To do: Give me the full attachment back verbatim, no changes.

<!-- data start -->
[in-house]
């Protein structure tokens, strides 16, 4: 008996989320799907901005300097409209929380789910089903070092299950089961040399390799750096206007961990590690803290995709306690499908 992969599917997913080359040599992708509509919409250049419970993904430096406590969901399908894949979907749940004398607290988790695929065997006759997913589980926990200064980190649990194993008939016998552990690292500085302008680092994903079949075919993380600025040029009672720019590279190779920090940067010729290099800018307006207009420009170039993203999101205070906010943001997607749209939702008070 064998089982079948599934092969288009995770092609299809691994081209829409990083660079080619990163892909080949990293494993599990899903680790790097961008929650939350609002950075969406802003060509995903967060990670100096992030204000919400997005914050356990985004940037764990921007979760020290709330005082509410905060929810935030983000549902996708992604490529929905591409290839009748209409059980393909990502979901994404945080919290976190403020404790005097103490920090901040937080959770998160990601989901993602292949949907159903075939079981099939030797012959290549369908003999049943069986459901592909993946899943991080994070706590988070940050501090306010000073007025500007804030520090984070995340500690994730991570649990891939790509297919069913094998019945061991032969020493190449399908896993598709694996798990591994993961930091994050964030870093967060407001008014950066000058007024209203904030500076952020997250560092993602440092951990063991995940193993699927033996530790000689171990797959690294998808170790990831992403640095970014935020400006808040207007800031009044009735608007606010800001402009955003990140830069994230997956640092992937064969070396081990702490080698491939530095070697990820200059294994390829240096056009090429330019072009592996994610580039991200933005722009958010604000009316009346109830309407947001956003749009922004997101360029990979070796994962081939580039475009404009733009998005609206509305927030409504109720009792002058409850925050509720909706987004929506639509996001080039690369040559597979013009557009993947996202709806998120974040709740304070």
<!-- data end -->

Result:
[in-house]
């Protein structure tokens, strides 16, 4: 008996989320799907901005300097409209929380789910089903070092299950089961040399390799750096206007961990590690803290995709306690499908 992969599917997913080359040599992708509509919409250049419970993904430096406590969901399908894949979907749940004398607290988790695929065997006759997913589980926990200064980190649990194993008939016998552990690292500085302008680092994903079949075919993380600025040029009672720019590279190779920090940067010729290099800018307006207009420009170039993203999101205070906010943001997607749209939702008070 064998089982079948599934092969288009995770092609299809691994081209829409990083660079080619990163892909080949990293494993599990899903680790790097961008929650939350609002950075969406802003060509995903967060990670100096992030204000919400997005914050356990985004940037764990921007979760020290709330005082509410905060929810935030983000549902996708992604490529929905591409290839009748209409059980393909990502979901994404945080919290976190403020404790005097103490920090901040937080959770998160990601989901993602292949949907159903075939079981099939030797012959290549369908003999049943069986459901592909993946899943991080994070706590988070940050501090306010000073007025500007804030520090984070995340500690994730991570649990891939790509297919069913094998019945061991032969020493190449399908896993598709694996798990591994993961930091994050964030870093967060407001008014950066000058007024209203904030500076952020997250560092993602440092951990063991995940193993699927033996530790000689171990797959690294998808170790990831992403640095970014935020400006808040207007800031009044009735608007606010800001402009955003990140830069994230997956640092992937064969070396081990702490080698491939530095070697990820200059294994390829240096056009090429330019072009592996994610580039991200933005722009958010604000009316009346109830309407947001956003749009922004997101360029990979070796994962081939580039475009404009733009998005609206509305927030409504109720009792002058409850925050509720909706987004929506639509996001080039690369040559597979013009557009993947996202709806998120974040709740304070």